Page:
Track 1: IT for Development: Digitalization und Society
The digital transformation that is affecting all areas of society gives rise to novel solutions to critical social issues. Pervasive information and communication technologies contribute to creating essential information infrastructures, increase transparency, and help in the management of critical resources to address global challenges such as the ongoing pandemic, climate change, and world hunger. They also facilitate the inclusion of minorities and vulnerable groups, which have often been excluded from the process of addressing such tremendous challenges. The coronavirus pandemic has revealed that crises can lead to profound and innovative solutions to overwhelming problems—solutions such as contact tracing apps that have great potential, while at the same time posing a variety of risks. Therefore, it is essential to understand their many impacts on society.
To unlock the potential for positive change while meeting the challenges posed by digital transformation, it is imperative to understand the complex interplay between technologies, organizations, individuals, and society as a whole. In the context of technological solutions used in sensitive and safety-critical environments, for example, dependencies not carefully addressed may create threats. Complex technological solutions may be subject to criminal exploits and terrorist attacks, vulnerable to natural disasters, and can lead to infrastructure disruptions and system failures. In addition, innovative technological solutions to societal problems often require the collection of private data, which is a sensitive topic warranting special attention (as in the example of contact tracing). Privacy, data protection, sovereignty and security, and the social perception thereof are vital to consider. Novel digital solutions require continual evaluation and assessment of their consequences. Furthermore, we must make sure that the digital transformation does not exacerbate the digital divide that already exists across the globe.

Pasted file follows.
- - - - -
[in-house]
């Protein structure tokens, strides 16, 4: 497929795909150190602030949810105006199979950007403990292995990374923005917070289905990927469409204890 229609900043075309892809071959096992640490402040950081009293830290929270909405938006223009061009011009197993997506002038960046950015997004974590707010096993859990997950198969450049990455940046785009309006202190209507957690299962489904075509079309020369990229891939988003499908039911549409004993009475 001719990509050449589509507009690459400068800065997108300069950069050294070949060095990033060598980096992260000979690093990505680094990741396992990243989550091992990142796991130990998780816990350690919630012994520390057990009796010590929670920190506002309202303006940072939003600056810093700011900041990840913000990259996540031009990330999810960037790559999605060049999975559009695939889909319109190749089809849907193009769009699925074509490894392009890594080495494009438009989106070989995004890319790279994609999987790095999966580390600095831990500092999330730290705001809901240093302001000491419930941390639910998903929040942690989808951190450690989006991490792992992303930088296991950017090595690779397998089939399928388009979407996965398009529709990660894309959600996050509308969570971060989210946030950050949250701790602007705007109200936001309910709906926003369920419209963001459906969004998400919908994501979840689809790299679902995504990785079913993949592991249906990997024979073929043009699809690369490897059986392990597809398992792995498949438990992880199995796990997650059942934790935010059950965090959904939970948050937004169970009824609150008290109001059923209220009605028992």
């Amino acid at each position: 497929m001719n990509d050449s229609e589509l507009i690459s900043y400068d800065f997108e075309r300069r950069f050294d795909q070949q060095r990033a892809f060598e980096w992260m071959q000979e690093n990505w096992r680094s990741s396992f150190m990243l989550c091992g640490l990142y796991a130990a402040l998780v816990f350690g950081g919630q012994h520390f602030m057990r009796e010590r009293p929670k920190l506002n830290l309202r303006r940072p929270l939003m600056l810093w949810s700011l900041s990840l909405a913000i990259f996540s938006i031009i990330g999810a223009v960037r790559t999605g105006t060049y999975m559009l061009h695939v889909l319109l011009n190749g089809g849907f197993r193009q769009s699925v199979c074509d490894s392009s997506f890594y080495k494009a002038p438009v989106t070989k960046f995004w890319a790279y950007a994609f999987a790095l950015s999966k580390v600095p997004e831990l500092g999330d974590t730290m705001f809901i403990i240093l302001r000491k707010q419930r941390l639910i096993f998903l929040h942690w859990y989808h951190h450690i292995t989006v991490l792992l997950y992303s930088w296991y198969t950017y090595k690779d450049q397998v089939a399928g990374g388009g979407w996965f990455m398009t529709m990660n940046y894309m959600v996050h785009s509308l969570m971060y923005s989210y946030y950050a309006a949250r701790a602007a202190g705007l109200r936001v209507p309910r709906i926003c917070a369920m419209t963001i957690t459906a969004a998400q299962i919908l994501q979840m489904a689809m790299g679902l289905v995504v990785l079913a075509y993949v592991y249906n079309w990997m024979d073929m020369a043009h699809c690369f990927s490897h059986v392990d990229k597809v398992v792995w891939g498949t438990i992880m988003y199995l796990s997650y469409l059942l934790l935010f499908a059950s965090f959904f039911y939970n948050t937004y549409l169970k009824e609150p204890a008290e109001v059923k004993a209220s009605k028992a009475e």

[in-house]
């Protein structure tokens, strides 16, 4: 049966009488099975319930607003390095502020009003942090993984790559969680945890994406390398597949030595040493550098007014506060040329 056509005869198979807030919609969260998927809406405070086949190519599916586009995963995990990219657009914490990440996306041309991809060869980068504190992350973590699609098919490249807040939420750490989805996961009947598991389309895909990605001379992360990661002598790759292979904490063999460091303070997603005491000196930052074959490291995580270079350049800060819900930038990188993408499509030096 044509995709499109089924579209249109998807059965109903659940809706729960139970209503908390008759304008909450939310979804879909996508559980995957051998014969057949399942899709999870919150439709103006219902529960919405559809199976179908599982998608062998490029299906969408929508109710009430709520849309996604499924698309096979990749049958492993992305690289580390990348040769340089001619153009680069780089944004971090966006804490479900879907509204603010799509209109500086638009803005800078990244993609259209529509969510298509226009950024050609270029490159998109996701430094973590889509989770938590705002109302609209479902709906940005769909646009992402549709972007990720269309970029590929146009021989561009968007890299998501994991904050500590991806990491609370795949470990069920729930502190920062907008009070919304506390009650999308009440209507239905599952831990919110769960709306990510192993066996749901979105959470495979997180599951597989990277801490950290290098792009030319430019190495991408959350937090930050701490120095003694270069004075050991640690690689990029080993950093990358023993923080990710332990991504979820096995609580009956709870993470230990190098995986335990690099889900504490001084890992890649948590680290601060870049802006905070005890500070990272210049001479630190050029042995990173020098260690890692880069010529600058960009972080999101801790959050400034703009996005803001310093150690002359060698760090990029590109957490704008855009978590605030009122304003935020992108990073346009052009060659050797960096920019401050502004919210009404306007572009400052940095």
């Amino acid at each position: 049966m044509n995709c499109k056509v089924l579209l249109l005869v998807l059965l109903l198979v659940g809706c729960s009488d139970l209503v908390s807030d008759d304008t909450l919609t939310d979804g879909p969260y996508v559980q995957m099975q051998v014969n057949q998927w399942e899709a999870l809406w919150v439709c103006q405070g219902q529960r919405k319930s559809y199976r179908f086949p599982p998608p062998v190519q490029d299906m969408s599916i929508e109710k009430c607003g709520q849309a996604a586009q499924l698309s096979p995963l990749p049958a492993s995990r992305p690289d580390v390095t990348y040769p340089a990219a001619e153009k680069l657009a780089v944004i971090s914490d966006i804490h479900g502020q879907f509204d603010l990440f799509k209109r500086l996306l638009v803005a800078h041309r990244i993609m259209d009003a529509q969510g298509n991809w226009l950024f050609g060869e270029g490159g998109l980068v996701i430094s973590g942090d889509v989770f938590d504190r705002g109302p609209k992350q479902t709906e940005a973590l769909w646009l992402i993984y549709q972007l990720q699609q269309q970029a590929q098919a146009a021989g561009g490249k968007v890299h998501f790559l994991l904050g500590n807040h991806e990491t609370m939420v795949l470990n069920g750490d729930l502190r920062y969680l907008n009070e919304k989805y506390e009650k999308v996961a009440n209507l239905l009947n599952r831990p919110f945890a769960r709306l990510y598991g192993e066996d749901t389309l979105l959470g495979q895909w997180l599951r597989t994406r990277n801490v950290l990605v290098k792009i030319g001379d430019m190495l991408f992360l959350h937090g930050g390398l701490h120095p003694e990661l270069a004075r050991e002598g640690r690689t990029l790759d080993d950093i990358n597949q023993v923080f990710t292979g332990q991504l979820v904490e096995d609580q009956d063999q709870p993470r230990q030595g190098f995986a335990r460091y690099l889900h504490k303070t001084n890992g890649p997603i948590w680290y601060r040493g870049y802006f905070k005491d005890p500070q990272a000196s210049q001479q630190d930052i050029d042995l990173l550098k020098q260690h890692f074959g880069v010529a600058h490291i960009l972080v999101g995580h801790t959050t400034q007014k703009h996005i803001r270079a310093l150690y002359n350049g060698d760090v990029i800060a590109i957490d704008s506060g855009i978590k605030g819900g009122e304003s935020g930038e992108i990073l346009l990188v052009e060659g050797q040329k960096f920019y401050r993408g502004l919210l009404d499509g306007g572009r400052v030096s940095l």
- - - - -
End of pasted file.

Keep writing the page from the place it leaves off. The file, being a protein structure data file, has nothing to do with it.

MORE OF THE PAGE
This track focuses on issues at the intersection of digitization and society, including but not limited to during the ongoing pandemic, and is aimed at researchers and practitioners in business informatics and related disciplines.
Prof. Dr. Christian Reuter
Prof. Dr. Christian Reuter is Full Professor at Technical University of Darmstadt. His chair Science and Technology for Peace and Security (PEASEC) combines computer science with peace and security research. On the intersection of the disciplines Human-Computer Interaction, Cyber Security and Privacy as well as Peace and Conflict Studies he and his team specifically address Crisis Informatics and Information Warfare, Usable Safety, Security and Privacy as well as Technical Peace Research.
Prof. Dr. Ulrike Lechner
Prof. Dr. Ulrike Lechner holds the Chair of Information Systems at the University of the Federal Armed Forces in Munich. Her research topics are digitalization, IT security for critical infrastructures, enterprise architectures and crisis management.
Prof. Dr. Oliver Posegga
Prof. Dr. Oliver Posegga is the interim Chair of Information Systems and Social Networks at the University of Bamberg. His research focuses on understanding the collective dynamics of digitally enabled networks in organizational and societal settings, especially in the context of crisis management, crowdsourcing, protest research and contemporary media systems.
- Ruth Breu (University of Innsbruck)
- Frank Fiedrich (Bergische Universität Wuppertal)
- Christian Fikar (Universität Bayreuth)
- Hanno Friedrich (Kühne Logistics University Hamburg)
- Erich Heumüller (DHBW Stuttgart)
- Patrick Hirsch (Universität für Bodenkultur Wien)
- Marc-André Kaufhold (Technische Universität Darmstadt)
- Dennis Kipker (Universität Bremen und Universität der Bundeswehr München)
- Simon Nestler (Technische Hochschule Ingolstadt)
- Steffi Rudel (Universität der Bundeswehr München)
- Stefan Sackmann (Universität Halle-Wittenberg)
- Marén Schorch (Universität Siegen)
- Katarina Stanoevska (University of St. Gallen)